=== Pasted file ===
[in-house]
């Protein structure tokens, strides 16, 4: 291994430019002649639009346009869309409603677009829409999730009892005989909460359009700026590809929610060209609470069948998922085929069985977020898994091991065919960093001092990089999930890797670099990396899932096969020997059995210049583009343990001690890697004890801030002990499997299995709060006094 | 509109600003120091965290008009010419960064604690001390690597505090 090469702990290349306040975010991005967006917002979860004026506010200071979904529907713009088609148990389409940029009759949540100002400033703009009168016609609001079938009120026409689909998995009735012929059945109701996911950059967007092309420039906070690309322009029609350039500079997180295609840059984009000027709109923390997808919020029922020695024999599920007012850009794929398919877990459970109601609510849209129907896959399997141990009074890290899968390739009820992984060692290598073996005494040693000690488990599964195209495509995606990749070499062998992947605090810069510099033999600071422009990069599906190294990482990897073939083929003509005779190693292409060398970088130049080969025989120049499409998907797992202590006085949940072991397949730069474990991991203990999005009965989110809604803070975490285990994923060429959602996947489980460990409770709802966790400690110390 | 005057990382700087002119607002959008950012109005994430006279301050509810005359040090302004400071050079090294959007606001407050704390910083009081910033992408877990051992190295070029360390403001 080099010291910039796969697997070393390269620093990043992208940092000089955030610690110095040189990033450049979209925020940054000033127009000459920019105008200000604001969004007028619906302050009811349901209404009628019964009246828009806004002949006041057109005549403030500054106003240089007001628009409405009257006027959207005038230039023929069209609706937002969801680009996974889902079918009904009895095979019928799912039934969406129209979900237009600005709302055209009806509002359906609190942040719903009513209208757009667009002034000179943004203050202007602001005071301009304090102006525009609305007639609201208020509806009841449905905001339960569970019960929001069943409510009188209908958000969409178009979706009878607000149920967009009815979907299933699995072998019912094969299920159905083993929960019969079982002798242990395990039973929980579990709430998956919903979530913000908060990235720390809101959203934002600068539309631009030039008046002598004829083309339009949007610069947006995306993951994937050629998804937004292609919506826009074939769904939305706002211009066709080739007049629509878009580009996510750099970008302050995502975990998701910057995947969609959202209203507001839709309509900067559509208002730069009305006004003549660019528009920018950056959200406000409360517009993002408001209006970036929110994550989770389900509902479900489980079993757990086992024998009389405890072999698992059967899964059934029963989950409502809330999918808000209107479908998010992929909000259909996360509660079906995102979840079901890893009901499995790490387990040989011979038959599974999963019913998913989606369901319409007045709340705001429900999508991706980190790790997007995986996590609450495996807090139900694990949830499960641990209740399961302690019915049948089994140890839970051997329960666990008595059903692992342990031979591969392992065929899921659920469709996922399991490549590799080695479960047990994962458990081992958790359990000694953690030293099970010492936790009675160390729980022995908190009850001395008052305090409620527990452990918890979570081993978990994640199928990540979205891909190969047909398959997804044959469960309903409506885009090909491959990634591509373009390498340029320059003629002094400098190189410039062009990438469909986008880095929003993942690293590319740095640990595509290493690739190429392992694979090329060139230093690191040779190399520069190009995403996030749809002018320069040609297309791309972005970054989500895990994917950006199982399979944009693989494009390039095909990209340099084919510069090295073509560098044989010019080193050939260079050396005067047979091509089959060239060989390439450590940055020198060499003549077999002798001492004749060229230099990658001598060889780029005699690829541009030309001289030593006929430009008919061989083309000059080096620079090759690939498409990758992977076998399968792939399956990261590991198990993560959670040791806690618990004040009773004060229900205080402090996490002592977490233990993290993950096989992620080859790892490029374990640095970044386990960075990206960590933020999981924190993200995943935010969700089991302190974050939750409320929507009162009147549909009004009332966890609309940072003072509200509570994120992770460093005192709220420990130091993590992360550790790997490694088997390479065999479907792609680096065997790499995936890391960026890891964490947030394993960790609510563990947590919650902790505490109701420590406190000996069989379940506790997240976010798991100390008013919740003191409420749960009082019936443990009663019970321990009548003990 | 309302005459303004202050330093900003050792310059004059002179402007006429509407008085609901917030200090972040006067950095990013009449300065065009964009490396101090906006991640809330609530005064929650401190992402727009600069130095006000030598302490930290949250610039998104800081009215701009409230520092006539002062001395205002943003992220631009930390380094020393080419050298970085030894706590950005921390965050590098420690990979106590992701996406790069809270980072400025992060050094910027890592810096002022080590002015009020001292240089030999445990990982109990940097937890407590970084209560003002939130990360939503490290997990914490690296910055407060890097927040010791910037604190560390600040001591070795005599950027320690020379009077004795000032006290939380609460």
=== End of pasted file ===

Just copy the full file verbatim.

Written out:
[in-house]
């Protein structure tokens, strides 16, 4: 291994430019002649639009346009869309409603677009829409999730009892005989909460359009700026590809929610060209609470069948998922085929069985977020898994091991065919960093001092990089999930890797670099990396899932096969020997059995210049583009343990001690890697004890801030002990499997299995709060006094 | 509109600003120091965290008009010419960064604690001390690597505090 090469702990290349306040975010991005967006917002979860004026506010200071979904529907713009088609148990389409940029009759949540100002400033703009009168016609609001079938009120026409689909998995009735012929059945109701996911950059967007092309420039906070690309322009029609350039500079997180295609840059984009000027709109923390997808919020029922020695024999599920007012850009794929398919877990459970109601609510849209129907896959399997141990009074890290899968390739009820992984060692290598073996005494040693000690488990599964195209495509995606990749070499062998992947605090810069510099033999600071422009990069599906190294990482990897073939083929003509005779190693292409060398970088130049080969025989120049499409998907797992202590006085949940072991397949730069474990991991203990999005009965989110809604803070975490285990994923060429959602996947489980460990409770709802966790400690110390 | 005057990382700087002119607002959008950012109005994430006279301050509810005359040090302004400071050079090294959007606001407050704390910083009081910033992408877990051992190295070029360390403001 080099010291910039796969697997070393390269620093990043992208940092000089955030610690110095040189990033450049979209925020940054000033127009000459920019105008200000604001969004007028619906302050009811349901209404009628019964009246828009806004002949006041057109005549403030500054106003240089007001628009409405009257006027959207005038230039023929069209609706937002969801680009996974889902079918009904009895095979019928799912039934969406129209979900237009600005709302055209009806509002359906609190942040719903009513209208757009667009002034000179943004203050202007602001005071301009304090102006525009609305007639609201208020509806009841449905905001339960569970019960929001069943409510009188209908958000969409178009979706009878607000149920967009009815979907299933699995072998019912094969299920159905083993929960019969079982002798242990395990039973929980579990709430998956919903979530913000908060990235720390809101959203934002600068539309631009030039008046002598004829083309339009949007610069947006995306993951994937050629998804937004292609919506826009074939769904939305706002211009066709080739007049629509878009580009996510750099970008302050995502975990998701910057995947969609959202209203507001839709309509900067559509208002730069009305006004003549660019528009920018950056959200406000409360517009993002408001209006970036929110994550989770389900509902479900489980079993757990086992024998009389405890072999698992059967899964059934029963989950409502809330999918808000209107479908998010992929909000259909996360509660079906995102979840079901890893009901499995790490387990040989011979038959599974999963019913998913989606369901319409007045709340705001429900999508991706980190790790997007995986996590609450495996807090139900694990949830499960641990209740399961302690019915049948089994140890839970051997329960666990008595059903692992342990031979591969392992065929899921659920469709996922399991490549590799080695479960047990994962458990081992958790359990000694953690030293099970010492936790009675160390729980022995908190009850001395008052305090409620527990452990918890979570081993978990994640199928990540979205891909190969047909398959997804044959469960309903409506885009090909491959990634591509373009390498340029320059003629002094400098190189410039062009990438469909986008880095929003993942690293590319740095640990595509290493690739190429392992694979090329060139230093690191040779190399520069190009995403996030749809002018320069040609297309791309972005970054989500895990994917950006199982399979944009693989494009390039095909990209340099084919510069090295073509560098044989010019080193050939260079050396005067047979091509089959060239060989390439450590940055020198060499003549077999002798001492004749060229230099990658001598060889780029005699690829541009030309001289030593006929430009008919061989083309000059080096620079090759690939498409990758992977076998399968792939399956990261590991198990993560959670040791806690618990004040009773004060229900205080402090996490002592977490233990993290993950096989992620080859790892490029374990640095970044386990960075990206960590933020999981924190993200995943935010969700089991302190974050939750409320929507009162009147549909009004009332966890609309940072003072509200509570994120992770460093005192709220420990130091993590992360550790790997490694088997390479065999479907792609680096065997790499995936890391960026890891964490947030394993960790609510563990947590919650902790505490109701420590406190000996069989379940506790997240976010798991100390008013919740003191409420749960009082019936443990009663019970321990009548003990 | 309302005459303004202050330093900003050792310059004059002179402007006429509407008085609901917030200090972040006067950095990013009449300065065009964009490396101090906006991640809330609530005064929650401190992402727009600069130095006000030598302490930290949250610039998104800081009215701009409230520092006539002062001395205002943003992220631009930390380094020393080419050298970085030894706590950005921390965050590098420690990979106590992701996406790069809270980072400025992060050094910027890592810096002022080590002015009020001292240089030999445990990982109990940097937890407590970084209560003002939130990360939503490290997990914490690296910055407060890097927040010791910037604190560390600040001591070795005599950027320690020379009077004795000032006290939380609460």